Short of a national IQ test, few metrics provide insight into the intelligence of a city the way college degrees do. Obviously, a diploma doesn't guarantee intelligence (or employment), but compared to non-graduate population, college graduates exhibit longer life expectancies and higher incomes.
For those in local government, the latter figure is particularly important. "And higher regional income can translate into a higher tax base, better public services, and more private amenities," said Alan Barube, a senior fellow at Brookings Institute, May 31.
This might help explain why public figures like New York Mayor Michael Bloomberg are encouraging the Class of 2012 to move to urban areas after commencement.
"So if you haven’t found a job yet," Bloomberg told Cornell University graduates on May 26, "You’re better off coming to the city than sitting on your parents couch." As comfortable as the sofa is back home, it's hard to disagree.
Which cities hold smarties like you? Here's a list of the top five:
5. Madison, Wis.
Home of the state’s flagship public university, the University of Wisconsin-Madison, Madison boasts the highest percentage of college-educated residents in the Midwest. According to the Brookings data, 43.3% of city residents there have a college degree. That’s good news for local companies like American Family Insurance Group.
4. San Francisco-Oakland-Fremont, Calif.
The Bay Area may never have become the economic powerhouse it is without the help of institutions like UC-Berkeley, San Francisco State University, and Mills College. Today, 43.4 percent of area residents have a college degree: a figure that powers Fortune 500 companies like Visa, Wells Fargo, Charles Schwab, the Gap, and Clorox.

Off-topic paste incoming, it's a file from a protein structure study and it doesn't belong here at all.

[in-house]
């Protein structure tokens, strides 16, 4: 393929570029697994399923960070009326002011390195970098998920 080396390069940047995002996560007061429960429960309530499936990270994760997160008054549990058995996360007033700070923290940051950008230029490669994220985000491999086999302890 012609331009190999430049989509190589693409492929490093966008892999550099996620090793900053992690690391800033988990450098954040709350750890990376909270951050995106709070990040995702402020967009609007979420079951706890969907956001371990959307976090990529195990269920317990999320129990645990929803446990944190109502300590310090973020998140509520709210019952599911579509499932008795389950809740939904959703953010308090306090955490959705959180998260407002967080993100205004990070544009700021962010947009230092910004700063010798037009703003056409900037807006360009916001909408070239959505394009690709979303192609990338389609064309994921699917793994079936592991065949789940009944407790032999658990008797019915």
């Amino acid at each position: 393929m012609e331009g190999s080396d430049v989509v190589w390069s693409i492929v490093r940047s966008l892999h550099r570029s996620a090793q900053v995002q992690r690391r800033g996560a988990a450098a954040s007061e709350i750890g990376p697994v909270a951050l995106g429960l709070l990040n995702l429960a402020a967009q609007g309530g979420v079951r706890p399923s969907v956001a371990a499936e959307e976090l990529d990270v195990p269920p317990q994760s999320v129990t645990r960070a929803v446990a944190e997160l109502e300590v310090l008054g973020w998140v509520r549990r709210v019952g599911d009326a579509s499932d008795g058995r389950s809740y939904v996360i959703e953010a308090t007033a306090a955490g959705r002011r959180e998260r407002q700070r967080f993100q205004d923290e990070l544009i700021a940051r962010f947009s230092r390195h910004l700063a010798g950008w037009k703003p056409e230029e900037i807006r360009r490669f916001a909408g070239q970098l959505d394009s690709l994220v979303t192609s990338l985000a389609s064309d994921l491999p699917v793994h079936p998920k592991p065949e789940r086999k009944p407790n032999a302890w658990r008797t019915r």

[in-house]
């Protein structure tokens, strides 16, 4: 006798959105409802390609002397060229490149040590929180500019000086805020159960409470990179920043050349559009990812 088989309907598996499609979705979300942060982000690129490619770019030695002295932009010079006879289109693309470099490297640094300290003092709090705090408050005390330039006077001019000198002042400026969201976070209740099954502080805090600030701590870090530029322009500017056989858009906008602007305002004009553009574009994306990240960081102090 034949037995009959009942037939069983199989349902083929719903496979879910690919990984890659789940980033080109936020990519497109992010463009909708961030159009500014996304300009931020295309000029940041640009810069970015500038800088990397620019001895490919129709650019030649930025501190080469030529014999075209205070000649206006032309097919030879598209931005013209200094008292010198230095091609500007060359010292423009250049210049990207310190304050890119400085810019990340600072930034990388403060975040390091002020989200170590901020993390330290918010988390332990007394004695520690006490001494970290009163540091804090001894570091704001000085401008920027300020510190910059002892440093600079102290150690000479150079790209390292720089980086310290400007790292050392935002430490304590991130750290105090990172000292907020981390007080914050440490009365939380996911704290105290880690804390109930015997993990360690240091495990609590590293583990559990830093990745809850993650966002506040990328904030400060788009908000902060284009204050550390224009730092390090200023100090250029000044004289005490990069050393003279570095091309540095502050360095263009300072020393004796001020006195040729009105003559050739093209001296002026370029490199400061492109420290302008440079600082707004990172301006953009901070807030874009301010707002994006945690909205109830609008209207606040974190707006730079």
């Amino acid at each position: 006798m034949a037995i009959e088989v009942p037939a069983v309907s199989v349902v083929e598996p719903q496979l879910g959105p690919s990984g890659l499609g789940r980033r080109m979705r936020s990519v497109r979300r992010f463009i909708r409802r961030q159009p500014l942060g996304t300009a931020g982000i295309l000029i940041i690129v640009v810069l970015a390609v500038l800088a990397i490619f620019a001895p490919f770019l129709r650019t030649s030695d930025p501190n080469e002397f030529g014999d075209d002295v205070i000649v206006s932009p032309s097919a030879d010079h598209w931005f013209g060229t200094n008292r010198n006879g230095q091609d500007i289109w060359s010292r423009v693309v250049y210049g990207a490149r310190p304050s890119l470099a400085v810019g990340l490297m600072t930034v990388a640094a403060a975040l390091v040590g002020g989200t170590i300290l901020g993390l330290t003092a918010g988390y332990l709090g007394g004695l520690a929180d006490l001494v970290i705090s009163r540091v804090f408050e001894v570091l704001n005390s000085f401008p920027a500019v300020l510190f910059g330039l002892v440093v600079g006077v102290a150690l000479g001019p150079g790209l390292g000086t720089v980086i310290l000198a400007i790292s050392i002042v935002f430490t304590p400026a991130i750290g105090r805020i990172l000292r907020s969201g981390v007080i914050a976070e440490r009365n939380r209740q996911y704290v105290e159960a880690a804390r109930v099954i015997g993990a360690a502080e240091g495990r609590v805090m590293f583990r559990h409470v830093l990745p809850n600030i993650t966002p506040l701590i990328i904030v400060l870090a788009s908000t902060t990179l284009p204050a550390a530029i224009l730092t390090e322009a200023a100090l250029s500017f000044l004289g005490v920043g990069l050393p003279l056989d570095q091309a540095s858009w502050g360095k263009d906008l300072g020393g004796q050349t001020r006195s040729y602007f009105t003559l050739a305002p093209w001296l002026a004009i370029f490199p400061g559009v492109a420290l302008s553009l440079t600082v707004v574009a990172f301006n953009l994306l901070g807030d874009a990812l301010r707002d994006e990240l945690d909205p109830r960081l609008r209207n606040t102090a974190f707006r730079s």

3. Bridgeport-Stamford-Norwalk, Conn.
Nestled in between New York City and academic institutions like Yale University and the University of Bridgeport, the Bridgeport-Stamford-Norwalk area has the highest concentration of college graduates in the Northeast: 44 percent. While this figure certainly benefits local companies like Pitney Bowes, Xerox, and WWE, many residents still make the 45-minute commute to New York City each day.
2. San Jose-Sunnyvale-Santa Clara, Calif.
Home to Stanford University, Santa Clara University, and San Jose State, as well as tech giants like Google, Facebook, and Twitter, it’s no surprise that Silicon Valley has the highest concentration of college graduates in the State of California. According to Brookings, 45.3 percent of area residents hold a college degree. As those in the Valley know, it's not diplomas aren't scarce. Rather, it's the real estate. The area’s manicured corporate headquarters and high incomes have made real estate in the area the second most expensive in the nation.
1. Washington-Arlington-Alexandria, D.C.-Virg.-Md.-W.V.
Always high on the “ ” list, the D.C. metro area is home to the highest percentage of college-educated residents in the country. According to Brookings, 46.8 percent of residents there hold a college degree. Of course, it doesn’t hurt that some of the nation’s top-ranked universities – Georgetown University, Howard University, and George Washington University – aren’t far away.
Flickr: Abraham Williams/Flickr, Philipe L/Flickr, Shinya Suzuki/Flickr, Michael Vito/Flickr, and Rob Shenk/Flickr
This post was originally published on Smartplanet.com